RUMFORD — Before continuing work Tuesday night to revise the 1951 Charter, commission members spent about 40 minutes rehashing their operational workings.

Seven of the initial nine members were present, a fact that concerned member Michael Peter Chase.

“A couple of members have missed several meetings in a row,” he said without naming them.

He asked Co-Chairmen Chris Brennick and Kevin Saisi if they knew if the two absent members had legitimate reasons for missing meetings. Both said they didn’t know but would look into it.

That issue came up at the end of the meeting, long after the commission discussed seeking an extension from December 2014 to June 2015 to complete their task.

Member Roger Viger Jr. wanted them to finish their work this year, believing it could be done.

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“Let’s get it done,” he said.

But other members said they doubted they could complete their mandate from voters by December. That also raised the issue that the commission was supposed to file a preliminary report on their revisions in July, but nobody at first wanted to draft the report.

Brennick said they “definitely need an extension” and also need to write the report. But they still have to meet with town attorney Jennifer Kreckel and Town Clerk and Treasurer Beth Bellegarde.

Member Eric Davis said the preliminary report must be prepared within nine months and a final report completed 12 months after the election of the commission. Six members were elected in November; the other three were appointed by selectmen in October.

“The final report will likely get pushed back if we get an extension,” Brennick said.

Saisi said he has been briefing selectmen periodically on the commission’s progress. He and Brennick asked member and secretary Richard Greene to draft the preliminary report, but Greene declined, as did member Amy Bernard.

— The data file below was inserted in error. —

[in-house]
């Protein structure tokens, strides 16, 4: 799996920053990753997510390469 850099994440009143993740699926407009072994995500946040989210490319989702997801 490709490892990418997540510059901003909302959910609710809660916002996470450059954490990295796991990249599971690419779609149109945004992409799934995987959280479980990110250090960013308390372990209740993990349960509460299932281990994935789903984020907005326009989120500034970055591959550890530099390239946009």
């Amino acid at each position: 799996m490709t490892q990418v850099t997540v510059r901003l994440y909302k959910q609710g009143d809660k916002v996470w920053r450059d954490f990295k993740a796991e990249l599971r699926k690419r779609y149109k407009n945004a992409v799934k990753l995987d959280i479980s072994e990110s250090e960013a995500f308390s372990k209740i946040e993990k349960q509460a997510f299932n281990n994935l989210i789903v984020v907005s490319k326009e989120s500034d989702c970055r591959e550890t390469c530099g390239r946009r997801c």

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That led to another discussion about how the commission goes through the charter to make revisions. Greene said it should be sequentially; Saisi argued for segmentally, because some sections affect other sections. They also rehashed how they would present their revisions to voters.

“We don’t want to put everything in one question,” Saisi said. “That’s the quickest way to get it flushed down the toilet if someone doesn’t like one or more things. We’ve been trying to go sequentially, but it doesn’t work.”

He suggested one article for each revision, but Bernard and Chase objected, saying that would take voters too long to go through.

Greene suggested only placing revisions to controversial sections on the ballot.

“We need to be decisive as much as we possibly can,” he said.

Chase suggested asking Kreckel to determine how to put revisions before voters.

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After more discussion, Saisi and Brennick succeeded in getting Greene to provide them with meeting minutes so they could prepare the preliminary report.

Davis reiterated commission rules, saying they don’t have to submit the report to selectmen, just the town.

Brennick said they should schedule a work session to review the preliminary report once he and Saisi prepare it.

Saisi also provided an update on the commission’s budget of $5,000. He said their current balance is $4,100, but they need not worry about overrunning it, because he believed the commission could use contingency funds should that happen.

Chase suggested not using it, because they will undoubtedly have to pay Kreckel for time spent advising them on legalities of revisions and drafting a ballot.

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